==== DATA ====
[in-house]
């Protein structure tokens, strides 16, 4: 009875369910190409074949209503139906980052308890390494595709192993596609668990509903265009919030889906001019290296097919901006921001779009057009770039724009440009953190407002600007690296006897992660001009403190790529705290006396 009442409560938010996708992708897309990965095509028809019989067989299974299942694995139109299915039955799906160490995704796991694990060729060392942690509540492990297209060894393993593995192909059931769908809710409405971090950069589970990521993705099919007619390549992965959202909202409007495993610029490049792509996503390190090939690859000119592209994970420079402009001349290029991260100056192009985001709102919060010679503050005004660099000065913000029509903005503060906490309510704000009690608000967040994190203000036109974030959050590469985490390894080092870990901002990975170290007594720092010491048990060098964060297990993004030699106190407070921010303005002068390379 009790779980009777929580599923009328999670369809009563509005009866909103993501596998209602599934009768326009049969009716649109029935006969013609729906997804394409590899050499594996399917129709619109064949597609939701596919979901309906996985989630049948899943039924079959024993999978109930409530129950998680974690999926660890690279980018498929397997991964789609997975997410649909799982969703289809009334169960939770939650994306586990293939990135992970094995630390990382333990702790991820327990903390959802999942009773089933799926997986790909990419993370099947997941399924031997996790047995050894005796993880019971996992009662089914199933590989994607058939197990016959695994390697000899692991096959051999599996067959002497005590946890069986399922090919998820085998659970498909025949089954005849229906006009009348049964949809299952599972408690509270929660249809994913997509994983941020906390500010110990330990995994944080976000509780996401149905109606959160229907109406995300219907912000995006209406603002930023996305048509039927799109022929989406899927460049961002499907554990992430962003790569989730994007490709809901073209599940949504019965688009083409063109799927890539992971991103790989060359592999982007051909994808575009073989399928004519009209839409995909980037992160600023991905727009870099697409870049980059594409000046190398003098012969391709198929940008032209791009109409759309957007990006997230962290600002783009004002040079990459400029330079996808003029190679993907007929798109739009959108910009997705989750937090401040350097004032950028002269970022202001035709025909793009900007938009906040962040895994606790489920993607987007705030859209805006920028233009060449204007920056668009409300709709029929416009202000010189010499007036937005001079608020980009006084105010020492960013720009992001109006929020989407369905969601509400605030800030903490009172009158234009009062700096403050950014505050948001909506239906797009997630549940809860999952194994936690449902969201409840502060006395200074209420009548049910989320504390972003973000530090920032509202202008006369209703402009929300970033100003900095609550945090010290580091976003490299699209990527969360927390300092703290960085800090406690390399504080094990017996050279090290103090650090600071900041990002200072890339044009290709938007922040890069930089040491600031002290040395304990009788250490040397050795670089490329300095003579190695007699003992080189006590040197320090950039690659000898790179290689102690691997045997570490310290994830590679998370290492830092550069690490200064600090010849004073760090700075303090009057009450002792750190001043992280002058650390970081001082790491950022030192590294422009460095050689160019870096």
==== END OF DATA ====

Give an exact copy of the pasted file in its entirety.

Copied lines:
[in-house]
């Protein structure tokens, strides 16, 4: 009875369910190409074949209503139906980052308890390494595709192993596609668990509903265009919030889906001019290296097919901006921001779009057009770039724009440009953190407002600007690296006897992660001009403190790529705290006396 009442409560938010996708992708897309990965095509028809019989067989299974299942694995139109299915039955799906160490995704796991694990060729060392942690509540492990297209060894393993593995192909059931769908809710409405971090950069589970990521993705099919007619390549992965959202909202409007495993610029490049792509996503390190090939690859000119592209994970420079402009001349290029991260100056192009985001709102919060010679503050005004660099000065913000029509903005503060906490309510704000009690608000967040994190203000036109974030959050590469985490390894080092870990901002990975170290007594720092010491048990060098964060297990993004030699106190407070921010303005002068390379 009790779980009777929580599923009328999670369809009563509005009866909103993501596998209602599934009768326009049969009716649109029935006969013609729906997804394409590899050499594996399917129709619109064949597609939701596919979901309906996985989630049948899943039924079959024993999978109930409530129950998680974690999926660890690279980018498929397997991964789609997975997410649909799982969703289809009334169960939770939650994306586990293939990135992970094995630390990382333990702790991820327990903390959802999942009773089933799926997986790909990419993370099947997941399924031997996790047995050894005796993880019971996992009662089914199933590989994607058939197990016959695994390697000899692991096959051999599996067959002497005590946890069986399922090919998820085998659970498909025949089954005849229906006009009348049964949809299952599972408690509270929660249809994913997509994983941020906390500010110990330990995994944080976000509780996401149905109606959160229907109406995300219907912000995006209406603002930023996305048509039927799109022929989406899927460049961002499907554990992430962003790569989730994007490709809901073209599940949504019965688009083409063109799927890539992971991103790989060359592999982007051909994808575009073989399928004519009209839409995909980037992160600023991905727009870099697409870049980059594409000046190398003098012969391709198929940008032209791009109409759309957007990006997230962290600002783009004002040079990459400029330079996808003029190679993907007929798109739009959108910009997705989750937090401040350097004032950028002269970022202001035709025909793009900007938009906040962040895994606790489920993607987007705030859209805006920028233009060449204007920056668009409300709709029929416009202000010189010499007036937005001079608020980009006084105010020492960013720009992001109006929020989407369905969601509400605030800030903490009172009158234009009062700096403050950014505050948001909506239906797009997630549940809860999952194994936690449902969201409840502060006395200074209420009548049910989320504390972003973000530090920032509202202008006369209703402009929300970033100003900095609550945090010290580091976003490299699209990527969360927390300092703290960085800090406690390399504080094990017996050279090290103090650090600071900041990002200072890339044009290709938007922040890069930089040491600031002290040395304990009788250490040397050795670089490329300095003579190695007699003992080189006590040197320090950039690659000898790179290689102690691997045997570490310290994830590679998370290492830092550069690490200064600090010849004073760090700075303090009057009450002792750190001043992280002058650390970081001082790491950022030192590294422009460095050689160019870096």